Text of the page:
So where is football headed in the future? That is a good question.
The biggest concern going forward is highlighted in the movie “Concussion.” Are we going to need huge helmets like the characters wore in Mel Brooks hit movie “Spaceballs”? The NFL is slowly addressing head-to-head hits and concussion protocol, but they are decades behind on this issue. And then there is mom, dad and the rest of the family who may decide that football is just too dangerous. Injuries from the game are one thing, but permanent brain damage is a much bigger issue.
Pennsylvania has its two NFL cathedrals with Heinz Field for The Steelers and The Linc (Lincoln Financial Field) for the Eagles. The Ravens are a short drive into Maryland as well. Sellouts at all three are common but less so in cities such as Jacksonville and Cleveland.
The NFL is a huge economic engine. I have a huge poster in my woodshop put out by DirecTV that has a block for every NFL game that season. Beyond the tickets and the food and beverages at games, factor in the money spent on tailgates, gas for travel, hotels and NFL wearables.
Then there are forces — some of whom are just envious “good-doers” who don’t even know about the sport —who want football banned and eliminated for a variety of reasons. I do not see them succeeding, but they are out there.
My hope is that the game continues to move forward with improvements toward player safety, and that friends and family continue to gather to watch all ages play the football in organized leagues. I dream that a new generation of kids head out the backdoor, hop on their bikes, ride down to side field at Oak Hills or Little Hollywood Park in Lower Swatara, choose up sides, run some routes, fall down and get dirty, and build memories to share with their kids.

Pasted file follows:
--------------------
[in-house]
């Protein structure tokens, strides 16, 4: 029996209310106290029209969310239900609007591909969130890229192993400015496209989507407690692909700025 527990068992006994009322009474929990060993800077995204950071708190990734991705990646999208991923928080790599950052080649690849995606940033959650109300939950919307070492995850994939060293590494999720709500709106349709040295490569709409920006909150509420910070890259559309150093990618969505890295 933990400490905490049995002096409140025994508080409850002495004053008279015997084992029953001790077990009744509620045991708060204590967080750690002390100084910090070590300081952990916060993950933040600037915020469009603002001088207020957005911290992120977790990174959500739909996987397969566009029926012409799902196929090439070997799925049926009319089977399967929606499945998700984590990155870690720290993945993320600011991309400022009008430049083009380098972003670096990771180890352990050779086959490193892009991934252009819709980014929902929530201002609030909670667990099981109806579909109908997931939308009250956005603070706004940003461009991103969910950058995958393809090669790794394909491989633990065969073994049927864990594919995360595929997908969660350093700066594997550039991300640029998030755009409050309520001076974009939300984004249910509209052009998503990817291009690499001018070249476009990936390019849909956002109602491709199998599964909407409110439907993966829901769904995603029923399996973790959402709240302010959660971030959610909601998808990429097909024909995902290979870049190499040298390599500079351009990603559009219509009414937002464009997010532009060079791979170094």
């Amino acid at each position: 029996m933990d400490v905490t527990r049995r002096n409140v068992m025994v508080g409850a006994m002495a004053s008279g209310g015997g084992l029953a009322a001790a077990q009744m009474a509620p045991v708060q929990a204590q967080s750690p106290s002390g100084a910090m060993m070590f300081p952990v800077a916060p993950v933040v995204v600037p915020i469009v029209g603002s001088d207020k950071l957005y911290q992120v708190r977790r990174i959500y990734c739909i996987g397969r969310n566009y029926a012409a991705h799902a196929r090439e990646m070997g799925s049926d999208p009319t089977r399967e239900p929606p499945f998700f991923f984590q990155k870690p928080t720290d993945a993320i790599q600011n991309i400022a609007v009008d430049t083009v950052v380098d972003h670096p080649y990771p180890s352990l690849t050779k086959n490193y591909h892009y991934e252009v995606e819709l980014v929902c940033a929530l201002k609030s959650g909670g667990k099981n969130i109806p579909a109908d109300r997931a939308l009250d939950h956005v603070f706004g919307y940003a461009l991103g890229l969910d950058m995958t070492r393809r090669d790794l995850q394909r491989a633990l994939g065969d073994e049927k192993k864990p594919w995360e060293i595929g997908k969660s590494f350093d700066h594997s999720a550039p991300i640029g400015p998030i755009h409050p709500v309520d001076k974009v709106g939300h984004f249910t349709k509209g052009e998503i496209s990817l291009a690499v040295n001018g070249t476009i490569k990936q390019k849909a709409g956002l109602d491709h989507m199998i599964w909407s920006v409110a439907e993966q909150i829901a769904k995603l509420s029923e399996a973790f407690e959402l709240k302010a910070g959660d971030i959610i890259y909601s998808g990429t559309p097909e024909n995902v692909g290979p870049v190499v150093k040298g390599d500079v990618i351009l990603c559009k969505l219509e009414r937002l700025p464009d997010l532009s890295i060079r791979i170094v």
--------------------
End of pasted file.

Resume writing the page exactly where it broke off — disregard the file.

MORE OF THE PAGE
During my first visit to Heinz Field to watch the Steelers play the Cleveland Browns, I sat high in the end zone and saw the Ohio River in the distance. Then I looked down and saw the gridiron as a chess board in front of me. As Big Ben Roethlisberger dropped back for a pass, my mind dropped back to playing pickup football with the Bosnaks, Mosers, Krasjas and Magaros, Johnny Lucas and the others at Jednota. It truly was the same game, just on a much bigger scale. None of us Jednota athletes made it to the pros, but almost every pro learned something about the game by choosing up sides and playing pickup football until they were called in for dinner.
Here’s to many years of good football in the future and that a few of our Blue Raiders and Seven Sorrows Eagles get to play on Saturday in college and eventually on Sunday in the NFL. Play and enjoy the game while you can and realize the immortal words of Jerry Glanville that NFL also stand for “Not For Long.”
Last Updated on Wednesday, 25 January 2017 08:56
Written by James Miller